Comparative acute lung inflammation induced by atmospheric PM and size-fractionated tire particles.Toxicol Lett. 2010 Oct 05; 198(2):244-54.TL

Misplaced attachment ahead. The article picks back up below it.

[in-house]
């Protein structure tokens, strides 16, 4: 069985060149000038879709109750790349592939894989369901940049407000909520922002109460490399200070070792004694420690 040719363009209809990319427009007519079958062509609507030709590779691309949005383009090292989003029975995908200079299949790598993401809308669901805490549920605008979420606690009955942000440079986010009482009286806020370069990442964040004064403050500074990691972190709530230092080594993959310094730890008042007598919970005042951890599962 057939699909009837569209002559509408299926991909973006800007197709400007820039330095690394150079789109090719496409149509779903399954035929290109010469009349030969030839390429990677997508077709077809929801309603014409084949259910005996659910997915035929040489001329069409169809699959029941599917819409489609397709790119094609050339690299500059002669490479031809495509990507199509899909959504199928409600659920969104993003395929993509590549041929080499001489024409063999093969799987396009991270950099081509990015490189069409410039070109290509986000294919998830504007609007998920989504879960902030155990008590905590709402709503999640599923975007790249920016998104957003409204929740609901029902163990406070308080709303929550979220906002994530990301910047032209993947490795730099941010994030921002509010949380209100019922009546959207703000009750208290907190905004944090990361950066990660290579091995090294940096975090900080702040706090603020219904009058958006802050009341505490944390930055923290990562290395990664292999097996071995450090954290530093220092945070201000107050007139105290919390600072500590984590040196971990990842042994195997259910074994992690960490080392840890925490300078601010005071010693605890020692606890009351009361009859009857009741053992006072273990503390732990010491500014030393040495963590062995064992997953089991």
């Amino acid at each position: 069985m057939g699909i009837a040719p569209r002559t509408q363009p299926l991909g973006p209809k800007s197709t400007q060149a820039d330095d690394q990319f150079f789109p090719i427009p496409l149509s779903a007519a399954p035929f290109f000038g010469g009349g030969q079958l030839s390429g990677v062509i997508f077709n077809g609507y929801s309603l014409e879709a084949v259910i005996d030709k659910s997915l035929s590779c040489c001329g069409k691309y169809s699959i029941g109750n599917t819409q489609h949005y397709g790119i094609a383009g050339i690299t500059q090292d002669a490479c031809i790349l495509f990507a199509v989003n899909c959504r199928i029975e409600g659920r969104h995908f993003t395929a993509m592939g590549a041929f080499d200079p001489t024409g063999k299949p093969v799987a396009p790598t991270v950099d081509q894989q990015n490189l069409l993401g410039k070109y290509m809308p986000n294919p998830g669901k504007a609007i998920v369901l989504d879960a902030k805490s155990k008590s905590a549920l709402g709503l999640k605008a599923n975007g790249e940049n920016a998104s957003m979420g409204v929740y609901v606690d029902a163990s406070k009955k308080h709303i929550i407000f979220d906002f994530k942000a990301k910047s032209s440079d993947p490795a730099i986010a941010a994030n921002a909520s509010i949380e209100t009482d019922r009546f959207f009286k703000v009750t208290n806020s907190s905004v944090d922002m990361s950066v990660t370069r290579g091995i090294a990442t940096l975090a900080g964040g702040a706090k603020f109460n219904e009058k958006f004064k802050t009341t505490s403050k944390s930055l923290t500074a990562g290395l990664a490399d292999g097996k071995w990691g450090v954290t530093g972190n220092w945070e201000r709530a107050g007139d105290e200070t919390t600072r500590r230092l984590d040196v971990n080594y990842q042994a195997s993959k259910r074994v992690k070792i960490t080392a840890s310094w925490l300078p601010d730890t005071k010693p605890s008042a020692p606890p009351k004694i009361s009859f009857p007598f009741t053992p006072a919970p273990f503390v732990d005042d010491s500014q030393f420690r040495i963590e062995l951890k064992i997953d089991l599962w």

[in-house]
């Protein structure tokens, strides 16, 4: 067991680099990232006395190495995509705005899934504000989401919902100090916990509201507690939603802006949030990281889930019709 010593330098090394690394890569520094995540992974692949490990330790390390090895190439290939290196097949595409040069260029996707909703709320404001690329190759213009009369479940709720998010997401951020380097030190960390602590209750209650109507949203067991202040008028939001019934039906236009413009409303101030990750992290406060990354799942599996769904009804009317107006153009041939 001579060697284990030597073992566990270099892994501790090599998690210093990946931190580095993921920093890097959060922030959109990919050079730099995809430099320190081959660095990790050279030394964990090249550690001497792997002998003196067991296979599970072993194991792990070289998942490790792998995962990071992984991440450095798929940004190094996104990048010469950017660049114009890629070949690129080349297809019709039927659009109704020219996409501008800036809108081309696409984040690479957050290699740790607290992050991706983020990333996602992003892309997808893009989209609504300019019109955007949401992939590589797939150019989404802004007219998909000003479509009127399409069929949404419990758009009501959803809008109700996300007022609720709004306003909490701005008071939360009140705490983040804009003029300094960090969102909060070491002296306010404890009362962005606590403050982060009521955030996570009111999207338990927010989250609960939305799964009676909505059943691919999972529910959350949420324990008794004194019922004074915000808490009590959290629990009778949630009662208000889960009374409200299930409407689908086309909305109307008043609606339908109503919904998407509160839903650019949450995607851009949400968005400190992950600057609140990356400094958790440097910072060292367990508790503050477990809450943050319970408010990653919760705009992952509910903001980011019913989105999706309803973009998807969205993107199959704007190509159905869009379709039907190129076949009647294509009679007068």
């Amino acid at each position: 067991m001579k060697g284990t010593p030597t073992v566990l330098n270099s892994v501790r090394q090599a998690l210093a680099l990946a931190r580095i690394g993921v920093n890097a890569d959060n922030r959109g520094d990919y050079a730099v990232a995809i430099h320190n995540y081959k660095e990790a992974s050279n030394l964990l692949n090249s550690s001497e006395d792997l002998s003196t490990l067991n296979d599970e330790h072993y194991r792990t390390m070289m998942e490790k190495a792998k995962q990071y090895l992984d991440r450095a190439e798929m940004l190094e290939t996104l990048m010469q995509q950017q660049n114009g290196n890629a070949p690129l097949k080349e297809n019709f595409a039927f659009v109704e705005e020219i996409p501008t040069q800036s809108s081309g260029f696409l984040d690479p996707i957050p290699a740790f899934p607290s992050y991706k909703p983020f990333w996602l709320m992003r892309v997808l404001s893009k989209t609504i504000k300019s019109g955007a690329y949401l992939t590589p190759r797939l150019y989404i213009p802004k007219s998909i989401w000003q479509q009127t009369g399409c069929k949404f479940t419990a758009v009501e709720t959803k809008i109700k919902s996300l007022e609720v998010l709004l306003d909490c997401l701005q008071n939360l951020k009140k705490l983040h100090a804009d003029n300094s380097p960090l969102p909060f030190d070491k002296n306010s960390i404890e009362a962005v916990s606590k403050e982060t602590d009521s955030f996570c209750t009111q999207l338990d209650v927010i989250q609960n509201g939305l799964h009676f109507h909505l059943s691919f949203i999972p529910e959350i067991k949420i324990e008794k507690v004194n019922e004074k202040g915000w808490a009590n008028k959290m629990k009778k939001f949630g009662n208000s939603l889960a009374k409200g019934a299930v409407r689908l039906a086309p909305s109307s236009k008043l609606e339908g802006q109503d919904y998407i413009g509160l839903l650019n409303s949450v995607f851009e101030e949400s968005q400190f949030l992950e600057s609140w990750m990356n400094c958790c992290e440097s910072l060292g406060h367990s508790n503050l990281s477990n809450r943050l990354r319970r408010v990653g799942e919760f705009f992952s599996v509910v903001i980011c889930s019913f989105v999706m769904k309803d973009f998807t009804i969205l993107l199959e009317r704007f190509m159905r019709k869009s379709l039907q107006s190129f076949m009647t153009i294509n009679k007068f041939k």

A comparison of the effects produced by size-fractionated tire particles (TP10 and TP2.5) and similar-sized urban particulate matter (PM10 and PM2.5), collected in Milan in 2007, on the lungs of mice has been performed. The focus is on early acute lung responses following intratracheal instillation of aerosolized particles at a 3-h recovery period. Together with bronchoalveolar lavage (BAL) conventional endpoints like total and differential cell counts, total protein, alkaline phosphatase, lactate dehydrogenase and pro-inflammatory cytokines (TNF-alpha, MIP-2), the expression of different stress protein markers (caspase8, Hsp70, H0-1, NF-kB) was evaluated 3h after particle instillation into Balb/c mice. The TP2.5 fraction reached the alveolar spaces and produced an acute inflammatory response as evidenced by increased LDH and AP activities, total protein and Hsp70 content. TNF-alpha and MIP-2 production was significantly increased and polymorphonuclear neutrophils (PMN) recruitment was apparent. The TP10 fraction distributed mainly in the bronchial district and the only modified BAL parameter was the expression of MIP-2. PM2.5 induced an inflammatory response lesser in magnitude than that produced by PM10 fraction. The TNF-alpha increase was not significant, and HO-1, though significantly increased with respect to the control, was unable to reduce NF-kB activation, suggesting a role of the endotoxin component of PM in stimulating a pro-inflammatory limited response. This response was maximized by the PM10 that induced a significant increase in MIP-2, TNF-alpha, and HO-1. Lung immunohistochemistry showed fine particles, TPs in particular, being able to deeply penetrate and rapidly induce inflammatory events in the parenchyma, even involving endothelial cells, while PM10 produced a strong pro-inflammatory response mediated by the bronchiolar cells and residential macrophages of the proximal alveolar sacs, likely as a consequence of its larger dimension and endotoxin content. These results provide evidence of variable inflammatory mechanisms in mouse lungs in response to both urban PM and tire particles.